The shock of a girl killed in Illerkirchberg is still deep. Also in 2019, a terrible act had shaken the community. Four Afghan men raped a 14-year-old girl. Now a dispute has broken out about the deportation freeze to Afghanistan, but what do other refugees think about the debate?

The small community of Illerkirchberg near Ulm is still mourning. On December 5, a man from Eritrea is said to have attacked two girls with a knife on their way to school. One of the girls (14) died from her injuries, the second girl, 13 years old, was seriously injured. Arrest warrants for murder and attempted murder were issued against the 27-year-old Eritrean. According to the public prosecutor’s office, he is currently in a prison hospital and has not yet commented on the crime.

The case brings back bad memories in the community, because Illerkirchberg has already been in the public eye because of a similarly terrible act. In 2019, a 14-year-old from Illerkirchberg was lured by four Afghans to a home for asylum seekers and raped there. Two perpetrators who were not yet of legal age were sentenced to two years and three months in prison under juvenile criminal law. The two adults received sentences of two years and two months in prison.

One of the convicted men served his sentence in March 2022 and is living in Baden-Württemberg again. The country’s authorities are now trying to deport the Afghan to his homeland. As early as December 2021, a police report showed that another crime by the perpetrator was considered possible, reported the “Welt”.

However, the Federal Ministry of the Interior blocked the deportation. Deportations to the country have been suspended since the Taliban took over Afghanistan. Also to ensure the safety of the escorts. But also as a result of the actions in Illerkirchberg there is a debate about the position of the Federal Ministry of the Interior and Minister Nancy Faeser (SPD).

More and more voices are calling for the deportation of violent criminals despite the deportation freeze. Türbingen’s mayor, Boris Palmer, says he supports the deportation of criminals to wartime countries such as Syria or Afghanistan. “I too would describe the deportation of an innocent asylum seeker from Syria as inhumane. But different standards apply to violent criminals and murderers,” he wrote on Facebook. How do other refugee Afghans perceive the discussion in Germany?

Karim is 25 and fled Afghanistan five years ago and then came to Berlin. The man, who doesn’t want to give his full name in the media, is athletic and always well-groomed. Every curl sits perfectly on his head. He is ambitious and wants to achieve something in his new home. First Karim did an apprenticeship as an electronics technician and then got his technical diploma. Later he would like to study. In the afternoon he often goes to a language café to improve his German and English.

FOCUS online spoke to him about the violent crimes in Illerkirchberg and the resulting debate.

FOCUS online: Several of your compatriots raped a girl in 2019. A terrible act.

Karim: What happened there really shocked me. I can’t understand how anyone can do something like this. The perpetrators must be punished justly and understand that such crimes have no place here. Incidentally, they didn’t have that in my circle of acquaintances in Afghanistan either.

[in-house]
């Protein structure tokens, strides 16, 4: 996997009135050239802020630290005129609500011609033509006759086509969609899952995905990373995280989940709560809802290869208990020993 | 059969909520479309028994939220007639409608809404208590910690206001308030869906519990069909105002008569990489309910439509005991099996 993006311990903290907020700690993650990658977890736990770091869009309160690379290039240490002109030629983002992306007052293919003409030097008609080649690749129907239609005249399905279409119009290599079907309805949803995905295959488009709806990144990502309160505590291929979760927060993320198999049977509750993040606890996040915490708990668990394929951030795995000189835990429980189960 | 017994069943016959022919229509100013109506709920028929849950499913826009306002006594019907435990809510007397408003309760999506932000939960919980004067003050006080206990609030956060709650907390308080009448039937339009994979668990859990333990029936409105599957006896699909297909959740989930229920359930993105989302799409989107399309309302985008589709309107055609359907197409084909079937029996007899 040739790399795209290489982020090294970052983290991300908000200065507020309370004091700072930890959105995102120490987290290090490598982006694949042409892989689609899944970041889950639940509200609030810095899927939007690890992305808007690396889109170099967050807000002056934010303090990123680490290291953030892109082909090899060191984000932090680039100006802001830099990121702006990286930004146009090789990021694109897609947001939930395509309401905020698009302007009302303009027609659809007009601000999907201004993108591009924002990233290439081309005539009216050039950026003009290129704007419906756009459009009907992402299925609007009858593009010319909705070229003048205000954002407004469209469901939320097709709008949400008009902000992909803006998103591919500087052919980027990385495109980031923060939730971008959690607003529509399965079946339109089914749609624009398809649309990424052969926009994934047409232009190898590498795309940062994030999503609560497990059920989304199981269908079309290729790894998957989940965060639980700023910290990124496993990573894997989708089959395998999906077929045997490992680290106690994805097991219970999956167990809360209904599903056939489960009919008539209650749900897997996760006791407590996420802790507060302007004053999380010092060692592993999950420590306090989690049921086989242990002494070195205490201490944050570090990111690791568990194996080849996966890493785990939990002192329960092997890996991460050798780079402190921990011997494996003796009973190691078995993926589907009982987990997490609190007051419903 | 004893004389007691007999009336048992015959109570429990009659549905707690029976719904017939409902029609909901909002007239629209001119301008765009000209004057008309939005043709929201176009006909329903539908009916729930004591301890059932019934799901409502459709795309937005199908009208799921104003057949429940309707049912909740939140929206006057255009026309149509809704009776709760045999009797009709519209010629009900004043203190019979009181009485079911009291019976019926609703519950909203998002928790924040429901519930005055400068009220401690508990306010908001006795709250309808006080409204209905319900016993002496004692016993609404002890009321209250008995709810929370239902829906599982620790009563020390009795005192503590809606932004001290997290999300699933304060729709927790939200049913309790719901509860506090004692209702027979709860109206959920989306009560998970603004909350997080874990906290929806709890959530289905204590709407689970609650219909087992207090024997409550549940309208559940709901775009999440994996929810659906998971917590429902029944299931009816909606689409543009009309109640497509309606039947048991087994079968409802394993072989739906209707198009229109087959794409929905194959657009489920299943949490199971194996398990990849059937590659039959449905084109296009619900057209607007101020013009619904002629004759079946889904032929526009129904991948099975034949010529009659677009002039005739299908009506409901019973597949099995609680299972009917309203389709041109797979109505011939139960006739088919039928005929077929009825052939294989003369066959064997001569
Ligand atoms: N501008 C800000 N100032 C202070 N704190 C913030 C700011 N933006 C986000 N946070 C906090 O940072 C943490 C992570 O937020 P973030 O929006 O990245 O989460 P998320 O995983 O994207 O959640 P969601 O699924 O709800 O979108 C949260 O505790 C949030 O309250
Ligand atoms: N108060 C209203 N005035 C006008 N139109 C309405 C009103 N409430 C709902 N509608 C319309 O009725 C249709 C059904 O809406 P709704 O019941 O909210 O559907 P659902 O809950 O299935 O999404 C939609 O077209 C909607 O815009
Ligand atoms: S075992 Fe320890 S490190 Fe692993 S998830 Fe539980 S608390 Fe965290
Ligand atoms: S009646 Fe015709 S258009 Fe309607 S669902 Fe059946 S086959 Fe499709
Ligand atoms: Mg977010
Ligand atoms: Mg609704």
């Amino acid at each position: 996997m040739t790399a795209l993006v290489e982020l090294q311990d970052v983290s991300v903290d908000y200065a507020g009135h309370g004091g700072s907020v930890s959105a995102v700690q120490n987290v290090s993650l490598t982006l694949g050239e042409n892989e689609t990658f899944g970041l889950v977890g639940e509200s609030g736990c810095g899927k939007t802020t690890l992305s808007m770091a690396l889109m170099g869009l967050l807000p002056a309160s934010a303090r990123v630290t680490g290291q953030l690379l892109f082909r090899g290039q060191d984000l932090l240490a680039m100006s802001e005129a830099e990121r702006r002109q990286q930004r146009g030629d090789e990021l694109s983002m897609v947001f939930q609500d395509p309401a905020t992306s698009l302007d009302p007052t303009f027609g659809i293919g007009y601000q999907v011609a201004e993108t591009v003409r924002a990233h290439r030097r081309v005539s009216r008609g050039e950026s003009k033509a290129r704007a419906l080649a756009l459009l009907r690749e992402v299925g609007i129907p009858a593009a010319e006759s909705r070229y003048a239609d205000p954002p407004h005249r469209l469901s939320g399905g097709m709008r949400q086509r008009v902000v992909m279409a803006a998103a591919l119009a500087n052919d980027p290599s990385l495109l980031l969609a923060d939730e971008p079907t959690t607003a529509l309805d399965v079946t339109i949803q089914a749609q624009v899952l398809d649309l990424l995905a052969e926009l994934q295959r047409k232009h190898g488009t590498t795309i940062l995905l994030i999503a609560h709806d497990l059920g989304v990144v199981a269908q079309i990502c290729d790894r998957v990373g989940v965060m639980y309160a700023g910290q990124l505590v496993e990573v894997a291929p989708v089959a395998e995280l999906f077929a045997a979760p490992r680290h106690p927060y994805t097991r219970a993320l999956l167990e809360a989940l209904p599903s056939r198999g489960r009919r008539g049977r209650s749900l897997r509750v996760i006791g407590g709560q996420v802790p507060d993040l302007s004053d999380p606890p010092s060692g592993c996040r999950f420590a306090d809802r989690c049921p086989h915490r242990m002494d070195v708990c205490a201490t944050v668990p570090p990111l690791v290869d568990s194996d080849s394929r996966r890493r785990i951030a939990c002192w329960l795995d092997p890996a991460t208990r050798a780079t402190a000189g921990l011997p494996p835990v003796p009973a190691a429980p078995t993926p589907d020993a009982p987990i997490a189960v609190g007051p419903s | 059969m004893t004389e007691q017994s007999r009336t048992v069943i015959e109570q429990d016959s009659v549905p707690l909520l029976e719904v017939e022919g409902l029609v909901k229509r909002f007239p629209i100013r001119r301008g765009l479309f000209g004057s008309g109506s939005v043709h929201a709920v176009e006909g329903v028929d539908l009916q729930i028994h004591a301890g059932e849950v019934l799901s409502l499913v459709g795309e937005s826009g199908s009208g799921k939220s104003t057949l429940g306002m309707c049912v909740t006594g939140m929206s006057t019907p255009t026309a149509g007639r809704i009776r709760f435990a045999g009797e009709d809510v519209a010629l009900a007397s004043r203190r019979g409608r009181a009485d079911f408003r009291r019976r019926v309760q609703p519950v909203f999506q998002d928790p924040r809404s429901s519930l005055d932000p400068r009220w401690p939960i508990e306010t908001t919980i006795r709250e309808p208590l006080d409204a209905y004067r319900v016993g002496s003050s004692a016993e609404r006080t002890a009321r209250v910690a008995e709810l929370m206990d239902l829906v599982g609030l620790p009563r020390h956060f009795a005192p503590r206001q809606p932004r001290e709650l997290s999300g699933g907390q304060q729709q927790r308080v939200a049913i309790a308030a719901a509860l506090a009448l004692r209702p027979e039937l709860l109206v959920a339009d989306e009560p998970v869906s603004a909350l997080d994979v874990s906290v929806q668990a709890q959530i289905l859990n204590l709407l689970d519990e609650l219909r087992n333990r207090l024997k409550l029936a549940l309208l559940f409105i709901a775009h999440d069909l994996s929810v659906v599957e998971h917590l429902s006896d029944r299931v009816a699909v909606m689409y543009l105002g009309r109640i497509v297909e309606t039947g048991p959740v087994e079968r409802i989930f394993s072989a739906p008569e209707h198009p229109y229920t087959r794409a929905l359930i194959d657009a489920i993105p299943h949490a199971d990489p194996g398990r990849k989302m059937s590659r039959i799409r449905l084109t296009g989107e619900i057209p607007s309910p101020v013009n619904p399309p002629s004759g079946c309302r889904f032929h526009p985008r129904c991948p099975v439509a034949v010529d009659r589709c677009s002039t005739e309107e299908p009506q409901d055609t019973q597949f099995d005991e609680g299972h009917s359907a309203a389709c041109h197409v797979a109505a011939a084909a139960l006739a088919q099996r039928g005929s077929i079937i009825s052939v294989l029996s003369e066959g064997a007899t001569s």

Like you, the perpetrators were Afghans, the alleged murderer of a girl in Illerkirchberg is a refugee from Eritrea. Are you afraid that you will also be seen with different eyes, that you will be treated differently because of such actions?

People who hate refugees will always find a reason to hate me. Then it doesn’t matter whether I come from Afghanistan, Syria or another country and what is currently being reported in the news. But I also notice that I am viewed differently after such actions. As if I should apologize for that.

How do you mean?

Sorry might not be the perfect word. But I’m expected to present myself differently. I have to work even harder and be the perfectly integrated foreigner who just can’t stand out. And crimes like that only make it worse, of course. Because of some bad guys, we’re all lumped together.

Most foreigners are normal people who just want to live their everyday lives. Extremes are often talked about. We’re either dangerous criminals or top-integrated chief physicians. The truth usually lies somewhere in between.

Learn more about the history and culture of Afghanistan (Advertisement)

The rapists are now at large and live in Germany. Do you think they should be deported?

For me there should be clear boundaries. If, for example, a child has stolen something from a refugee home, then of course it cannot be deported immediately. But in the case of a terrible act like the rape in Illerkirchberg, I can understand why deportation is discussed.

But we know how the situation in Afghanistan is right now. Death and torture are commonplace. I don’t know if I wish these criminals dead right away. That’s why you have to look very carefully at who is being deported.

So you’re not fundamentally against deportation?

No, but deportation to Afghanistan should remain an isolated case. And there should only be an exception for serious criminals. If a perpetrator shows no remorse after his sentence and is still willing to use violence – and that’s how it seems with the Afghans in Illerkirchberg – then I think deportation is justified.